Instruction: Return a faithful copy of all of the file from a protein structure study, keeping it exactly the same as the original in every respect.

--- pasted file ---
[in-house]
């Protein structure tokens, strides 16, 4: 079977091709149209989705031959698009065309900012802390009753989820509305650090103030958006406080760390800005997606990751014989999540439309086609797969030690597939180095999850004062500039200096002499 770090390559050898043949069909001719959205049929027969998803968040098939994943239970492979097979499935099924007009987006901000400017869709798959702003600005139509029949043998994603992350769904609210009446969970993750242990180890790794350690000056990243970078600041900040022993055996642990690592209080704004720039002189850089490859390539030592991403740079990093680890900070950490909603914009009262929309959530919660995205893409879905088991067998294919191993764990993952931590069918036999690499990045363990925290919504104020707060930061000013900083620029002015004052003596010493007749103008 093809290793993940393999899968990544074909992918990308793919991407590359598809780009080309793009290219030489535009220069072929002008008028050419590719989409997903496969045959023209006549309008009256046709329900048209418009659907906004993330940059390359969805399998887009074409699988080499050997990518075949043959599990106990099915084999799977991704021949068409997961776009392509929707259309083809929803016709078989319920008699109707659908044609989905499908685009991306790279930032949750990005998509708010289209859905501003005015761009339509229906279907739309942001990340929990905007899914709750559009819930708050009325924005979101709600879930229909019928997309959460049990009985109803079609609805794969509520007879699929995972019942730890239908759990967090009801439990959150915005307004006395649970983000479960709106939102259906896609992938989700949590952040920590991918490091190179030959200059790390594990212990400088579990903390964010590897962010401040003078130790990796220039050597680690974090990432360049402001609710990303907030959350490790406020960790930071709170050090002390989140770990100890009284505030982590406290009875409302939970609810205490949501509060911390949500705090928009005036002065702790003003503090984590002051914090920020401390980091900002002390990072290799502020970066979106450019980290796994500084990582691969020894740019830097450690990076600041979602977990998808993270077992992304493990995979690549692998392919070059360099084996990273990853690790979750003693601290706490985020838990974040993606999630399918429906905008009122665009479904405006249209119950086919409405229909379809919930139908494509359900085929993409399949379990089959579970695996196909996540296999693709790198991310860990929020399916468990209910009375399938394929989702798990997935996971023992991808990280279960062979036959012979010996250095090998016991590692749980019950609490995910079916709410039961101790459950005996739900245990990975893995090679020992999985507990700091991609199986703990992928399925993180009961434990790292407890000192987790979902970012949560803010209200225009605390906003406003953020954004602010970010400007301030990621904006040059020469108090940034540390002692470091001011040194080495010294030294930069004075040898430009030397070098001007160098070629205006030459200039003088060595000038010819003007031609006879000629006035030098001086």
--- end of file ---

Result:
[in-house]
């Protein structure tokens, strides 16, 4: 079977091709149209989705031959698009065309900012802390009753989820509305650090103030958006406080760390800005997606990751014989999540439309086609797969030690597939180095999850004062500039200096002499 770090390559050898043949069909001719959205049929027969998803968040098939994943239970492979097979499935099924007009987006901000400017869709798959702003600005139509029949043998994603992350769904609210009446969970993750242990180890790794350690000056990243970078600041900040022993055996642990690592209080704004720039002189850089490859390539030592991403740079990093680890900070950490909603914009009262929309959530919660995205893409879905088991067998294919191993764990993952931590069918036999690499990045363990925290919504104020707060930061000013900083620029002015004052003596010493007749103008 093809290793993940393999899968990544074909992918990308793919991407590359598809780009080309793009290219030489535009220069072929002008008028050419590719989409997903496969045959023209006549309008009256046709329900048209418009659907906004993330940059390359969805399998887009074409699988080499050997990518075949043959599990106990099915084999799977991704021949068409997961776009392509929707259309083809929803016709078989319920008699109707659908044609989905499908685009991306790279930032949750990005998509708010289209859905501003005015761009339509229906279907739309942001990340929990905007899914709750559009819930708050009325924005979101709600879930229909019928997309959460049990009985109803079609609805794969509520007879699929995972019942730890239908759990967090009801439990959150915005307004006395649970983000479960709106939102259906896609992938989700949590952040920590991918490091190179030959200059790390594990212990400088579990903390964010590897962010401040003078130790990796220039050597680690974090990432360049402001609710990303907030959350490790406020960790930071709170050090002390989140770990100890009284505030982590406290009875409302939970609810205490949501509060911390949500705090928009005036002065702790003003503090984590002051914090920020401390980091900002002390990072290799502020970066979106450019980290796994500084990582691969020894740019830097450690990076600041979602977990998808993270077992992304493990995979690549692998392919070059360099084996990273990853690790979750003693601290706490985020838990974040993606999630399918429906905008009122665009479904405006249209119950086919409405229909379809919930139908494509359900085929993409399949379990089959579970695996196909996540296999693709790198991310860990929020399916468990209910009375399938394929989702798990997935996971023992991808990280279960062979036959012979010996250095090998016991590692749980019950609490995910079916709410039961101790459950005996739900245990990975893995090679020992999985507990700091991609199986703990992928399925993180009961434990790292407890000192987790979902970012949560803010209200225009605390906003406003953020954004602010970010400007301030990621904006040059020469108090940034540390002692470091001011040194080495010294030294930069004075040898430009030397070098001007160098070629205006030459200039003088060595000038010819003007031609006879000629006035030098001086």